Keeping Level When You're The Care

No one ever grows up truly believing that they will be in a position to parent their parent. Sure, we all know we’re going to become elderly one day, and we all know that we’re going to see our parents get there before we do. The thing is, no one really thinks of their parents as anything less than strong, independent and happy people. So, to see them frail, scared and full of confusion in a body that no longer allows them to move in the way that they are used to, it can be very difficult. You expect to be the child your entire life, but then a day comes where your parents need to depend on you more than you ever thought possible.

This isn’t necessarily a bad thing; after all, these are the people who spoon fed you, taught you to walk, gave you a way to find your purpose in life with the occasional nudge every now and then. These are the people who raised you, so there’s a sense of ‘owing’ them that care and attention at the last hurdles of their life in the same way that they cared for you at the beginning of yours. It’s an emotionally complex thing, to be the person looking after their parent, and when you’re the carer the feelings that you will have can be diverse and span from sadness to euphoria and back again.

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It can also be incredibly frustrating, especially if you are caring for a loved one with dementia. You have to balance your career, your life and your own family with caring for a parent, and it’s not something that was in your plan. However, this is the hand you’ve been dealt and you need to consider how you keep your own emotional wellbeing a priority while still looking after your parent to the best of your ability. Here are some of the things that could be helpful when you are in a position of caring for a parent:


  • Move toward acceptance that things have changed as soon as you are able. Your parent is now depending on you when for your whole life, you’ve depended on them. This has caused a massive shift where your old roles, methodologies and emotions may no longer apply. A whole new chapter to the story has been written and you have to play it out.

  • Go as slowly as possible. You are taking care of someone, which is a marathon and not a sprint. It’s not something that you can rush and you are all in a space in life you didn't anticipate. How you handle it will come in time, but you have to allow it all to unfold the way that it’s going to and you can’t force things to move faster. Taking care of your parent is going to break your heart, especially in cases of dementia. You need to go at their pace - it’s scary for them, too.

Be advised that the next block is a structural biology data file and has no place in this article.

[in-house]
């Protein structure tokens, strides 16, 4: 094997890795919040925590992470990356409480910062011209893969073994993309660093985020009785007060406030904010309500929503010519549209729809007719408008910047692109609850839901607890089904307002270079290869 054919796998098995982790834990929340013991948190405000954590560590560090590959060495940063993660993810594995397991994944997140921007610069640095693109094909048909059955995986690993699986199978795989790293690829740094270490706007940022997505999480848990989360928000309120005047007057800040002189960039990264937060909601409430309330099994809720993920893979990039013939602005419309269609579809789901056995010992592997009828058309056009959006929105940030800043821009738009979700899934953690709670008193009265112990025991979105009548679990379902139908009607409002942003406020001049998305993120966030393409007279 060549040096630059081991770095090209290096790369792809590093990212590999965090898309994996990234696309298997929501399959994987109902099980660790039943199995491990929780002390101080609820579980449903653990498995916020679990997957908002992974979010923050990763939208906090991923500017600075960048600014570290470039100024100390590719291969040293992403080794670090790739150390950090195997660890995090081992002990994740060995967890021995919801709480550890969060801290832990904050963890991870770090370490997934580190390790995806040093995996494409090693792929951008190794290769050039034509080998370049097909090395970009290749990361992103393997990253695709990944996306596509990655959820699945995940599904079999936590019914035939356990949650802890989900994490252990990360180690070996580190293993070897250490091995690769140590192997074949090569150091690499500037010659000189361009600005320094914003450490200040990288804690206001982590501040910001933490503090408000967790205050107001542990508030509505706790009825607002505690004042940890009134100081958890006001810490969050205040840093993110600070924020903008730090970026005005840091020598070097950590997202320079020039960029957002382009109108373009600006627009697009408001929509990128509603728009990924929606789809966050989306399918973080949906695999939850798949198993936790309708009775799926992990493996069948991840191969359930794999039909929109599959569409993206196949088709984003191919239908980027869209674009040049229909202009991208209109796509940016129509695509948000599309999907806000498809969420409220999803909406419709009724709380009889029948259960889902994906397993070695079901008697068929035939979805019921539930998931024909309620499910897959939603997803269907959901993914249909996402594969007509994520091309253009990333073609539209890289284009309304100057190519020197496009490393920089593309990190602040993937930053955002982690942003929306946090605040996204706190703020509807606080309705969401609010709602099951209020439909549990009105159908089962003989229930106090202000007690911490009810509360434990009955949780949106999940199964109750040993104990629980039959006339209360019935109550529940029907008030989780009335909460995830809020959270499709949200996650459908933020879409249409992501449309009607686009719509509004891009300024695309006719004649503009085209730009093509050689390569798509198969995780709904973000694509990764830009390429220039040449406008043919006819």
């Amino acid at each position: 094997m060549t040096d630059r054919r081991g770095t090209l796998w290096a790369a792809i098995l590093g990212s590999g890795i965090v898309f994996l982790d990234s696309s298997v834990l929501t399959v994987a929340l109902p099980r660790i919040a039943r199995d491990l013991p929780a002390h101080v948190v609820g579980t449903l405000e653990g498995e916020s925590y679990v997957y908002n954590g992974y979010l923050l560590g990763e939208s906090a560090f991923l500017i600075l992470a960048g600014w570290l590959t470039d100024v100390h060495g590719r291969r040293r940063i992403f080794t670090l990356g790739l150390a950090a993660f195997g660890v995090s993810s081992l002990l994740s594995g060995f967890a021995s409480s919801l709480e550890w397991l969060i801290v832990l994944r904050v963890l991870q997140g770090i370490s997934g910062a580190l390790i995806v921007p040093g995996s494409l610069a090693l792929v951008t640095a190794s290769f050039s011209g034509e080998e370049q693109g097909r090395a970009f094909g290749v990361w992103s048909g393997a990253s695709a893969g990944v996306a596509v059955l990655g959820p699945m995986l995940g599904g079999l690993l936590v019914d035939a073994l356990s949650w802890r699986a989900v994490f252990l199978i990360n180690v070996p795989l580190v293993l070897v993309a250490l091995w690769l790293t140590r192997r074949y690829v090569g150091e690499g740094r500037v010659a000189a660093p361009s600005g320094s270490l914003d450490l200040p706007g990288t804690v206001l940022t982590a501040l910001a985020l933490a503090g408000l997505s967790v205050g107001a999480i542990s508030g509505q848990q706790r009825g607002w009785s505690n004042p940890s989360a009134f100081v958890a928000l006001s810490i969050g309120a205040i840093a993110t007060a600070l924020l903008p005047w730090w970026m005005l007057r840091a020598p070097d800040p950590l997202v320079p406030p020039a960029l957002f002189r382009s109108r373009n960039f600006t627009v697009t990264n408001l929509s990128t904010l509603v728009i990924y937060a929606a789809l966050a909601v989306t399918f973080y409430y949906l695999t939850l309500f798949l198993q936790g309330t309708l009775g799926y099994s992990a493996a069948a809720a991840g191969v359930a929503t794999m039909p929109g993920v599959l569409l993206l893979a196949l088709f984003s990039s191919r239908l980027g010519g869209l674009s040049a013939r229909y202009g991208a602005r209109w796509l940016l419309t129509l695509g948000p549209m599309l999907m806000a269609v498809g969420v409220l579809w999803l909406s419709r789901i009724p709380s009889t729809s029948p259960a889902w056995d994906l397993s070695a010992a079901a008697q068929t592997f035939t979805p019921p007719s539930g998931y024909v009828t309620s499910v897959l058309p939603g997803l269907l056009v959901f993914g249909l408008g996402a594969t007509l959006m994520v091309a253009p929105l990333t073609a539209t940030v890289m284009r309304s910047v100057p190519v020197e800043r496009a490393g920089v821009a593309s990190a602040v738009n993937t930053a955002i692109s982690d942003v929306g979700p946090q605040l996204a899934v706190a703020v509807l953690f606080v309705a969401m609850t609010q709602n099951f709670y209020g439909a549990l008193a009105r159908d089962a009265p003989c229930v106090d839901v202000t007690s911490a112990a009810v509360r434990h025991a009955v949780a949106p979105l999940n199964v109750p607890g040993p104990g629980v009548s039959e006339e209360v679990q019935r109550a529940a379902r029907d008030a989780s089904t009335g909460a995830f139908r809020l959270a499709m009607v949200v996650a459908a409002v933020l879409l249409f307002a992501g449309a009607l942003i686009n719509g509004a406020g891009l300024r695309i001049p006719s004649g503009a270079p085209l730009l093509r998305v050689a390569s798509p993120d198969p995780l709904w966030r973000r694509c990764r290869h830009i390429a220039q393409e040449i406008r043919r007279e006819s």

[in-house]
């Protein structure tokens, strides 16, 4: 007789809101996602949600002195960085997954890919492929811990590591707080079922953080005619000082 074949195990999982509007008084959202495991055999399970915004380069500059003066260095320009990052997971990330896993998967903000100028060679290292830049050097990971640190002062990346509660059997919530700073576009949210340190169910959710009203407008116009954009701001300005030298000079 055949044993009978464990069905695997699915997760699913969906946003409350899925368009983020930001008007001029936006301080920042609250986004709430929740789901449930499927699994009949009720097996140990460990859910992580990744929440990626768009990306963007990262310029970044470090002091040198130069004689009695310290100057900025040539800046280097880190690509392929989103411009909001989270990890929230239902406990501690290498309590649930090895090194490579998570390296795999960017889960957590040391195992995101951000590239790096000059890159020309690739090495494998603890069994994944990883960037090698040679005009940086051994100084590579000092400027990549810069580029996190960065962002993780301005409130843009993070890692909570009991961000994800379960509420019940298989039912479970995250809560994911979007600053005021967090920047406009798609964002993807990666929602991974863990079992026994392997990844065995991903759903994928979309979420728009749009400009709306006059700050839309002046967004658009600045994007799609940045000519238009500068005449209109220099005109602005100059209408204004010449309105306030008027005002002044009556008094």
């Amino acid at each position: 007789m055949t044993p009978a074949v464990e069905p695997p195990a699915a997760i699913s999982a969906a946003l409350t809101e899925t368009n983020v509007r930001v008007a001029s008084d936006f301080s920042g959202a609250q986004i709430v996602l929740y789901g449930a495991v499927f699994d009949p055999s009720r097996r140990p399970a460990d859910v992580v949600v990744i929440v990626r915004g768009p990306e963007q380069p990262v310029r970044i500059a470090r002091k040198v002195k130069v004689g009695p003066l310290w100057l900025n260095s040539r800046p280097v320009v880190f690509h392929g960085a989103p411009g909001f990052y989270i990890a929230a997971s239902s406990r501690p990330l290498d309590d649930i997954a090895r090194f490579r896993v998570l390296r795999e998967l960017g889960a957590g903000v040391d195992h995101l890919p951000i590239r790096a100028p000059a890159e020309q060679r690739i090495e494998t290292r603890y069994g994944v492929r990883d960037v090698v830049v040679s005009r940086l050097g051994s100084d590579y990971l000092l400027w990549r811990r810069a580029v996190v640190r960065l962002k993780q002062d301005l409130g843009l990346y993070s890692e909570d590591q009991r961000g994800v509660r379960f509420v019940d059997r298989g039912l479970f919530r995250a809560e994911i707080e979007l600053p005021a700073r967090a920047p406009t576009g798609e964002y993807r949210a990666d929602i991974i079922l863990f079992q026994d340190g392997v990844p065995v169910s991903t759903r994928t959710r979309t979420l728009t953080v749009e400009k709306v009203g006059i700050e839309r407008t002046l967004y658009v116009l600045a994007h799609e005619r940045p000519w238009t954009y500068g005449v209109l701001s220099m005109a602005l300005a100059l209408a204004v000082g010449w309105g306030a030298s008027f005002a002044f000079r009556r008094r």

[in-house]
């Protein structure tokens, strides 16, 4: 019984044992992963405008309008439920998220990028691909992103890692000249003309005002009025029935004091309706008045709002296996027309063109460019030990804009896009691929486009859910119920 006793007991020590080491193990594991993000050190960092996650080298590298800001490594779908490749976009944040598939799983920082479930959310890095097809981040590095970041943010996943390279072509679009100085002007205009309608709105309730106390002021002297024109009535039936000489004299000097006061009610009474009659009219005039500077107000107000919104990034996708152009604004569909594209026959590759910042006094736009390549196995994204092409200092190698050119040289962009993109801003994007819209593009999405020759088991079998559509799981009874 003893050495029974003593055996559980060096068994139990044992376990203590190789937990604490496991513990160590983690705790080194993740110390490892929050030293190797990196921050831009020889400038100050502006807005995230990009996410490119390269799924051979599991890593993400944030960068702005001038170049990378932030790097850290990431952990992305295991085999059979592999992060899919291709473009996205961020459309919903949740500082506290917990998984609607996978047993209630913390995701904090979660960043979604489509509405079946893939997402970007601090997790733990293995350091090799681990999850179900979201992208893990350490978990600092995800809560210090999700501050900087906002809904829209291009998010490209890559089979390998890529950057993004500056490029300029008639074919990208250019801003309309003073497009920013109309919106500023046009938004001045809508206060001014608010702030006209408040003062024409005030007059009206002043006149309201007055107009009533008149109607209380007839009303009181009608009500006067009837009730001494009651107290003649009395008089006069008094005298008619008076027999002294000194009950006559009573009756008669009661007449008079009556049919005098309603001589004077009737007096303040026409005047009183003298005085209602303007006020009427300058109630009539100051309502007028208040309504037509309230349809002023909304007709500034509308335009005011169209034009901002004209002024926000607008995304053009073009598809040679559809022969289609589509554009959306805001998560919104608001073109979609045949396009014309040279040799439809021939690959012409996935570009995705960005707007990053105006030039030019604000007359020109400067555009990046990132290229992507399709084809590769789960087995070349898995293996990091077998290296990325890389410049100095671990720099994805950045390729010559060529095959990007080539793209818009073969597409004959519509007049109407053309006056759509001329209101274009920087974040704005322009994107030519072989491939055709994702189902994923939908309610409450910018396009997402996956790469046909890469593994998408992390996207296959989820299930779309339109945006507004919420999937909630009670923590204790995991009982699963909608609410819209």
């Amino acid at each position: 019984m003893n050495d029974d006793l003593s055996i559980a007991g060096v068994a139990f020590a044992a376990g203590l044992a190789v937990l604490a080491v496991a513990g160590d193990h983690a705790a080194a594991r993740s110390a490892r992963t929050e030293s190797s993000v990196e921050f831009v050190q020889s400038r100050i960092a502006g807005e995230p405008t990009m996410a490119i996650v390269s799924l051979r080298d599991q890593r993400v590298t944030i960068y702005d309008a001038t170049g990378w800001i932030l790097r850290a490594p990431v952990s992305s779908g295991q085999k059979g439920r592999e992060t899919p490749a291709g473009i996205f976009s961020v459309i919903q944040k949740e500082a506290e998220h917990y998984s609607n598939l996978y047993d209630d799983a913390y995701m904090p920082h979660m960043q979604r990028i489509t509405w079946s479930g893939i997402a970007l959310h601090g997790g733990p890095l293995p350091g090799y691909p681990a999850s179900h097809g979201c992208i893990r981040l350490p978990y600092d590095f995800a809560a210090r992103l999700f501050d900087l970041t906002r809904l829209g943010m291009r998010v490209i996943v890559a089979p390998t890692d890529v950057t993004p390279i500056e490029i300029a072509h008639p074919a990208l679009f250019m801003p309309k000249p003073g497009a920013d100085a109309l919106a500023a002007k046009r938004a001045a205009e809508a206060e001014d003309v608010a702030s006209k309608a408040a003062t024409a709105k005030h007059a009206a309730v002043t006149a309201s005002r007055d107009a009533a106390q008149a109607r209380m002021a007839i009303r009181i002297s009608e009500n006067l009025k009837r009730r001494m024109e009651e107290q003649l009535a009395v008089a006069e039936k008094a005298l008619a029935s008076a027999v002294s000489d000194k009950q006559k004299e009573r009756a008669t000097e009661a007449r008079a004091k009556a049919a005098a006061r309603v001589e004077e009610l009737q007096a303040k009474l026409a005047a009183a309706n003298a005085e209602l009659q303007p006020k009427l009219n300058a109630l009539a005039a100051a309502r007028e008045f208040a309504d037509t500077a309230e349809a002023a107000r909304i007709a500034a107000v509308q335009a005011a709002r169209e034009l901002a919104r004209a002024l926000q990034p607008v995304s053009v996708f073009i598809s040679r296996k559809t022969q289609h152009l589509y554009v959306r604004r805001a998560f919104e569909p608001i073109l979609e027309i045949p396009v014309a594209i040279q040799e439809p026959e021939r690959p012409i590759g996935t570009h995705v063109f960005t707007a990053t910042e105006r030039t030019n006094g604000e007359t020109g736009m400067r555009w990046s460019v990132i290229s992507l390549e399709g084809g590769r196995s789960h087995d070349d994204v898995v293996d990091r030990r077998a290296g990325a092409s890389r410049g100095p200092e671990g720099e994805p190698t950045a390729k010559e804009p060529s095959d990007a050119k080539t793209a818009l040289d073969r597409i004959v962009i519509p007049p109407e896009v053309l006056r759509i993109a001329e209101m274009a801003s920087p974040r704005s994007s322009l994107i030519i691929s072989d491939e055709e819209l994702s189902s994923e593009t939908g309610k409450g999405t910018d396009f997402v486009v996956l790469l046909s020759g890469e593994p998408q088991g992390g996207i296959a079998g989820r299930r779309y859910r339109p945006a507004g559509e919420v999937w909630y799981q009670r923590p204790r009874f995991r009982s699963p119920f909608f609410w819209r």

• Emotionally checking out is going to happen for your parents. Not only are you going to hear things from them about their personal lives and their past, you’re going to be in a position that they may not know who you are. Either side is going to be hard to hear, but you have to be steady and patient, listening to the words they’re telling you. Some of it may come in words of love, telling you that they love you and want the world for you. The rest could come in words that are painful to hear, because they don’t remember you and they don’t recognise you. Always have zero expectations when it comes to their emotions; you’ll thank yourself later.

  • Expect your parent to lash out. Dementia is a confusing thing for you to cope with, so imagine how hard it must be for them. When you step into the shoes of their carer, you’re going to be essentially taking the one thing that they crave away from them: independence. They also won’t have authority over you anymore, and that’s not an easy thing to lose, either. Lashing out at you just means that they are lashing out about their loss, and you have to absorb it. Remind yourself that this is a process.

  • The one thing that you should always do when you’re in a position of a carer, is to give options and not orders. They need to feel as if they are in control and running their lives, even if they’re not technically in charge anymore. They need to make the decisions about their situation as much as possible, and you can guide those decisions without making them feel like they’re losing control.

  • Ask your parent for advice if you want to show them the same level of respect and love you’ve always had. This confirms to them that their opinion is still valid and their reply is still going to be valuable for you.

  • Love the care staff. When you are in a position of being a carer, you could choose to move your parent from their own house into a specialist home that can cope with their degeneration. It doesn't matter who looks after your parent and in which capacity, you need to show everyone your appreciation. You are all working closely together and these are the people that are going to be stepping into your shoes when you have to keep going with your own life or you need a break. It’s worth learning the names of everyone who cares for your parent, too. It’s polite.

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Being a carer to your parent isn’t the norm; it’s not what you would ever have expected to deal with. However, this is where you are and all you can do is your very best. Remember, your parent is still a person who has had a life and has memories. You're also still a person who needs support, so take it where you can get it and roll with what’s to come. It’s the best way forward.